Rail Industry Focus


High-speed synergies for the north

Source: RTM Aug/Sep 17

Northern Powerhouse Rail (NPR) is now being increasingly seen as the third phase of the UK’s high-speed rail programme. RTM’s Luana Salles reports on what this means for the region and Transport for the North (TfN).

Few can have missed the noise over rail investment in the north recently. It reached something of a crescendo at the end of this summer. Local politicians and civil and business leaders petitioned for commitment following what they saw as some back-peddling on past pledges by government, and the rallying call drew a swift response. But in the public mind, and those of others, questions still remain on what investments will be made in the north and how rail will evolve in the region over the coming decades. 

The truth is, we are now at a critical point. Big decisions have to be made, and they need to be made soon. With the ‘Y’-shaped route for HS2 phase 2b from Crewe to Manchester and Leeds now declared, and with plans for the fast rail network known as NPR advancing towards maturity, it is now vitally important that the synergies between these two high-speed rail programmes are identified – and acted on. 

The case for NPR, sometimes erroneously known as HS3, has been growing ever since Sir David Higgins’ report on ‘Rebalancing Britain’ in 2014. A high-capacity network linking key economic centres in the north with its major airport – offering fast and frequent state-of-the-art trains – could revolutionise travel in a region where productivity needs to be seriously stepped up. 

The opportunity is not lost on TfN. It has produced evidence that shows transformational transport interventions in the north, such as the NPR network, will add close to £100bn to the UK economy over business as usual by 2050. That’s on top of an estimated extra million jobs in the region – so the stakes are high. 

But what is NPR? And how will it align with HS2 phase 2b? NPR will be a high-capacity rail network, not high-speed in the sense of HS2, but sufficiently fast to drastically shrink travel times between the major cities and economic centres of the north and, in doing so, create an ‘agglomeration’ effect that will enable the north to perform as never before.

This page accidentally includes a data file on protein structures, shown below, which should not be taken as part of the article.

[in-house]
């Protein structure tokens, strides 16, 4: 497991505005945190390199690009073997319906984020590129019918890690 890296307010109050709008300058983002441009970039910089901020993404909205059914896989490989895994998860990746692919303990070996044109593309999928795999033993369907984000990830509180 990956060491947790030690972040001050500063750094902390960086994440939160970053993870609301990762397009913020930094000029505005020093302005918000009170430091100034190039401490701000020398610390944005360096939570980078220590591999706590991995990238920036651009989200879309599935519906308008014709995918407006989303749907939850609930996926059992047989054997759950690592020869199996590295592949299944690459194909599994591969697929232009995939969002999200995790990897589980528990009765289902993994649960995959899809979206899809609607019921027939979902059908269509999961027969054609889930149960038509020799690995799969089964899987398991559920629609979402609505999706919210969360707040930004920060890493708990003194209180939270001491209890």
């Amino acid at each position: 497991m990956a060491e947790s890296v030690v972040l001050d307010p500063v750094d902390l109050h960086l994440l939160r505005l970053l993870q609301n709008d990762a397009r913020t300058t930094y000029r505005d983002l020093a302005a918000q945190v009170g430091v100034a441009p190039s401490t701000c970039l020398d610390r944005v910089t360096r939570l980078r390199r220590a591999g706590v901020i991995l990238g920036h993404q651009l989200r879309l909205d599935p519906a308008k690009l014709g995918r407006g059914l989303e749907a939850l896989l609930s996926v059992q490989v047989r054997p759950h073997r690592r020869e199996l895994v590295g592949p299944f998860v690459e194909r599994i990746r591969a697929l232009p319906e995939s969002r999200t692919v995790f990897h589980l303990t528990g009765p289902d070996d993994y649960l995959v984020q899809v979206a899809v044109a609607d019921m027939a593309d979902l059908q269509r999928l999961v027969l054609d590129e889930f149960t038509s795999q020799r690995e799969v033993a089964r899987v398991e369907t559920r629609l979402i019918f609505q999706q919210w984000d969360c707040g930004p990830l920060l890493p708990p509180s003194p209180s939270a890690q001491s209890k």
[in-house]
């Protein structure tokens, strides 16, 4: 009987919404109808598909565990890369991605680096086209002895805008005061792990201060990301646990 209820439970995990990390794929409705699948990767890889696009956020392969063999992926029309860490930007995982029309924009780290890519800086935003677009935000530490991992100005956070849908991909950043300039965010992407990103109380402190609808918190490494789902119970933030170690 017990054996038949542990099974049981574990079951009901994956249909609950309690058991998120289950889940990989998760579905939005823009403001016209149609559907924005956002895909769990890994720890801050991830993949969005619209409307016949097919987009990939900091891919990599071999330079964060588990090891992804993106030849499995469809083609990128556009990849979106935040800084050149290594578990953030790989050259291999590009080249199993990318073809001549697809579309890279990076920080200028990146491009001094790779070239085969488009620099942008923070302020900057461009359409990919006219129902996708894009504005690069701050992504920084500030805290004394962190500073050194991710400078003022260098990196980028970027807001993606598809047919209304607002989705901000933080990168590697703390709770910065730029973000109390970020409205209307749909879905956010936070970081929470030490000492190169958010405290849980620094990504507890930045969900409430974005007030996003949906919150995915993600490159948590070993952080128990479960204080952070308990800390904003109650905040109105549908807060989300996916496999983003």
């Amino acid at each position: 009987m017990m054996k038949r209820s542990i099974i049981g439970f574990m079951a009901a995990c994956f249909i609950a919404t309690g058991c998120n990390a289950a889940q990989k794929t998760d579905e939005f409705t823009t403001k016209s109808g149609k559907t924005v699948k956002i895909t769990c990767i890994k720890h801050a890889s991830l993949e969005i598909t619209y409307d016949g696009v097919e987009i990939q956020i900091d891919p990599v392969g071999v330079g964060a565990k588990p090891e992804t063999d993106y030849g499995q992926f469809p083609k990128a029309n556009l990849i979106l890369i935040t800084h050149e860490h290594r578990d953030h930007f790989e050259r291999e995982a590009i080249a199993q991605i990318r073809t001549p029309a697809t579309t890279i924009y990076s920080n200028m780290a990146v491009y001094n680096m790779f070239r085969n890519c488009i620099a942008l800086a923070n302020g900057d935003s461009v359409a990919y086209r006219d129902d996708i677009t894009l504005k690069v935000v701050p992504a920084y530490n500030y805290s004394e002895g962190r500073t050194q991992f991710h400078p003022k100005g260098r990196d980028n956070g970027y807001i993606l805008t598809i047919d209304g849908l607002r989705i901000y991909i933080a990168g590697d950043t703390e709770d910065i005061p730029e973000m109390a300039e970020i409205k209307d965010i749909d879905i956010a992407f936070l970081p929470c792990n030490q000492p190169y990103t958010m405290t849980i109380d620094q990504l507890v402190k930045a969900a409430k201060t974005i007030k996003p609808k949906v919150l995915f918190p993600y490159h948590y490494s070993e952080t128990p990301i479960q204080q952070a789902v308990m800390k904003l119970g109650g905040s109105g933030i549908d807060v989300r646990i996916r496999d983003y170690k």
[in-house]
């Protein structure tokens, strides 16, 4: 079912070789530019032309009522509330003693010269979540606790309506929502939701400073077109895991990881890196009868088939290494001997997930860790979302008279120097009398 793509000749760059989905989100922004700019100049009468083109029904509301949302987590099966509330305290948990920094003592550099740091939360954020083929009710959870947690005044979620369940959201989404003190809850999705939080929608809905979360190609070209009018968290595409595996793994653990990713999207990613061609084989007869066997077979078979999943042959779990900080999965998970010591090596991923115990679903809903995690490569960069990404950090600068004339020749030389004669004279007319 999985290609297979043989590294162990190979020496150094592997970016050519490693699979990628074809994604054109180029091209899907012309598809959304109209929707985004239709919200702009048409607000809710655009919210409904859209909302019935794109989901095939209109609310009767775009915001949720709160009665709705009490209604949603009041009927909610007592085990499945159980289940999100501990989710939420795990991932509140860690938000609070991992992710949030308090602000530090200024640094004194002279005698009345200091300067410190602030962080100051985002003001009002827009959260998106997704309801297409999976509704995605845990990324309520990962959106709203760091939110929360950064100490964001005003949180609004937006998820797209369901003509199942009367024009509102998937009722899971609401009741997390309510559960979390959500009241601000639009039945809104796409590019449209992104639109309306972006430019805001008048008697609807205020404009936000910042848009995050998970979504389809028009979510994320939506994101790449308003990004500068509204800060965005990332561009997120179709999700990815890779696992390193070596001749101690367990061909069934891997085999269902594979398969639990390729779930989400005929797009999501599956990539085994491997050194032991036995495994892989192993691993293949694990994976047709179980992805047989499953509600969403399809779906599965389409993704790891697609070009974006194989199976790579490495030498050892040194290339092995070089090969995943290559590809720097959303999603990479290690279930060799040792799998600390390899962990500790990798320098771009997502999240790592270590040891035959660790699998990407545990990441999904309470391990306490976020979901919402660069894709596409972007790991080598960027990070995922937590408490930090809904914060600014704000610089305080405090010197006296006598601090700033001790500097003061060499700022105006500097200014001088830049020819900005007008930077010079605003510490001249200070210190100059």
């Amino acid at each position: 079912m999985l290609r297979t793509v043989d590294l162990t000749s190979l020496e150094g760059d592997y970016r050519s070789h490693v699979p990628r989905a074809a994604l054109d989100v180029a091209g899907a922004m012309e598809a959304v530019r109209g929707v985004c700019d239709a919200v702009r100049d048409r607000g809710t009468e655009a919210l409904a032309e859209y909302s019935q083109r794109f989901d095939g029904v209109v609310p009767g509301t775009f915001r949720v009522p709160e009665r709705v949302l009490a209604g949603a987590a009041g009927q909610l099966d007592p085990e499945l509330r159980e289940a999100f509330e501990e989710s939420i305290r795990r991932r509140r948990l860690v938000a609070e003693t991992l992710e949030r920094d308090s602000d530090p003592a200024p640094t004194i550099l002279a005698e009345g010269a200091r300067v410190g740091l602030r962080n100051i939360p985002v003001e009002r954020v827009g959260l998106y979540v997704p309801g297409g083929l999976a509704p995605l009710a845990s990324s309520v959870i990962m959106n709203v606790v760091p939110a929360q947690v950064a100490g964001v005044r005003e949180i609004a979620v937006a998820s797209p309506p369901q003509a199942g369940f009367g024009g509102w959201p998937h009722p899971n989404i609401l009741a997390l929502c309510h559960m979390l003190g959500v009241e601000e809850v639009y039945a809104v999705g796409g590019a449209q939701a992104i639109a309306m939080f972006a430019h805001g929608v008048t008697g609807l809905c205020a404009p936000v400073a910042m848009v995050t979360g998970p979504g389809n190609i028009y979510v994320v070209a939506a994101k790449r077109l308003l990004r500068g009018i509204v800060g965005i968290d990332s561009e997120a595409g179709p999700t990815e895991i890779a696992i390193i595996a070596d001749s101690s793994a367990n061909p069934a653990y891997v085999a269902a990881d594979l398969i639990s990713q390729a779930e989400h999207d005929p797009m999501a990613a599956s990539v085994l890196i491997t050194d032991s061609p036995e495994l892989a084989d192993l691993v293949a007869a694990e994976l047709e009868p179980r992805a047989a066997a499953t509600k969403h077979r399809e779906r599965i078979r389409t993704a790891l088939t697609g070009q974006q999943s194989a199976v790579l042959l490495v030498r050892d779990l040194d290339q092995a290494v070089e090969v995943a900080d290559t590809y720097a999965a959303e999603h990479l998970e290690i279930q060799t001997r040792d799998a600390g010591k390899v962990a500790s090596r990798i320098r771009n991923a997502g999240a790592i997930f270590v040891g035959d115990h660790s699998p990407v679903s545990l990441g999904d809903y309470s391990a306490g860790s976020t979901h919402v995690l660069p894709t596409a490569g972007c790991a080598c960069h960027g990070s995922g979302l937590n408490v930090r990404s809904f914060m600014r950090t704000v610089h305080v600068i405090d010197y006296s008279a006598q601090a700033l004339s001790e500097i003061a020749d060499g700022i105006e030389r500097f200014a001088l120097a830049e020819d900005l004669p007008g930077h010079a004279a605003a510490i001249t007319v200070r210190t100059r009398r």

Liverpool, Manchester, Leeds, Sheffield, Hull and Newcastle will all be key nodal points on the network. NPR is being developed as a multi-nodal network rather than as just a fast linear route between east and west. It will be the backbone of the north’s first Strategic Transport Plan. 

And consider this: when complete, NPR will put over a million people within an hour’s reach of at least four major cities in the north compared to just 10,000 today. This fact alone will change the way the northern labour market works. 

For TfN, and the 19 local authorities and 11 local enterprise partnerships that sit on its board, NPR is all about ‘outputs’ – conditional outputs that will guarantee train frequencies and journey times. These will be the drivers that shape the new network as it evolves over the next three decades. 

What of its relationship with HS2? 

NPR is now being increasingly seen as ‘the third phase of the UK’s high-speed rail programme as evidenced in recent news coverage. Its importance has been recognised by the UK government and the National Infrastructure Commission, which recently ranked NPR as one of the most important infrastructure schemes in the country. 

Aligning NPR with HS2 will ensure that the full potential of both programmes can be realised, and that the north’s connections with the south get the boost they need at a time when capacity on the east and west coast main lines will reach the ‘critical’ point. 

TfN has been working closely on examining the HS2/NPR touchpoints that need to be developed in advance of the HS2 phase 2b hybrid bill ‘design-freeze’ due to be locked in by the end of this year. With acceptance of the importance of a successful NPR to the growth of the UK economy, building provision for it into the identified touchpoints with HS2 phase 2b makes sense all round. 

The north’s rail revolution is coming, and the one thing we can be sure of is that, when it does come, it will be worth waiting for.


W: www.transportforthenorth.com


Lutz   11/09/2017 at 21:27

At last; some welcome substance cutting through the some of the nonsense we have had to endure over the last few years.

Andy Belk   12/09/2017 at 20:33

The Tories kicking the can down the track again, nothing more nothing less.

John   20/02/2018 at 14:55

Phase 2 of HS2 needs scrapping. HPR needs to designed with new line from Manchester to Liverpool (as TfN wants) that runs west to east via a new `through` station at Manchester Victoria, then under the Pennines via an essential `base` tunnel. When this is cast in concrete then have HS2 branch into it. NPR then becomes a high-s[peed linear hub. The way they are doing it now, is that the tail is wagging the dog.

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